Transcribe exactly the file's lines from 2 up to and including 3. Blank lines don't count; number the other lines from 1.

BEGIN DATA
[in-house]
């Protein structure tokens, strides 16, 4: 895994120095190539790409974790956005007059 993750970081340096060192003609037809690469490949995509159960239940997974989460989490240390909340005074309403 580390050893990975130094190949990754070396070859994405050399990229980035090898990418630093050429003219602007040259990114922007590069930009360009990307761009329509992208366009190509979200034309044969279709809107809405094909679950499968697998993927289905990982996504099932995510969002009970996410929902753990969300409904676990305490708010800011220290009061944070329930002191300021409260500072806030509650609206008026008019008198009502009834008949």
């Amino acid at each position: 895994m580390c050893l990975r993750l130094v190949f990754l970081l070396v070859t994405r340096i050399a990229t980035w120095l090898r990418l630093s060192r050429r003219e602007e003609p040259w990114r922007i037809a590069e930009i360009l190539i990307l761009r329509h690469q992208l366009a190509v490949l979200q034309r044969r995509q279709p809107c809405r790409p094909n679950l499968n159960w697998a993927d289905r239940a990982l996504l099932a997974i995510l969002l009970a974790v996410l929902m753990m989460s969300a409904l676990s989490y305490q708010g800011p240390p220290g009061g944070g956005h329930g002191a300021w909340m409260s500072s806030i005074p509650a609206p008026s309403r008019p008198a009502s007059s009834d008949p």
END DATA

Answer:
């Protein structure tokens, strides 16, 4: 895994120095190539790409974790956005007059 993750970081340096060192003609037809690469490949995509159960239940997974989460989490240390909340005074309403 580390050893990975130094190949990754070396070859994405050399990229980035090898990418630093050429003219602007040259990114922007590069930009360009990307761009329509992208366009190509979200034309044969279709809107809405094909679950499968697998993927289905990982996504099932995510969002009970996410929902753990969300409904676990305490708010800011220290009061944070329930002191300021409260500072806030509650609206008026008019008198009502009834008949």
């Amino acid at each position: 895994m580390c050893l990975r993750l130094v190949f990754l970081l070396v070859t994405r340096i050399a990229t980035w120095l090898r990418l630093s060192r050429r003219e602007e003609p040259w990114r922007i037809a590069e930009i360009l190539i990307l761009r329509h690469q992208l366009a190509v490949l979200q034309r044969r995509q279709p809107c809405r790409p094909n679950l499968n159960w697998a993927d289905r239940a990982l996504l099932a997974i995510l969002l009970a974790v996410l929902m753990m989460s969300a409904l676990s989490y305490q708010g800011p240390p220290g009061g944070g956005h329930g002191a300021w909340m409260s500072s806030i005074p509650a609206p008026s309403r008019p008198a009502s007059s009834d008949p």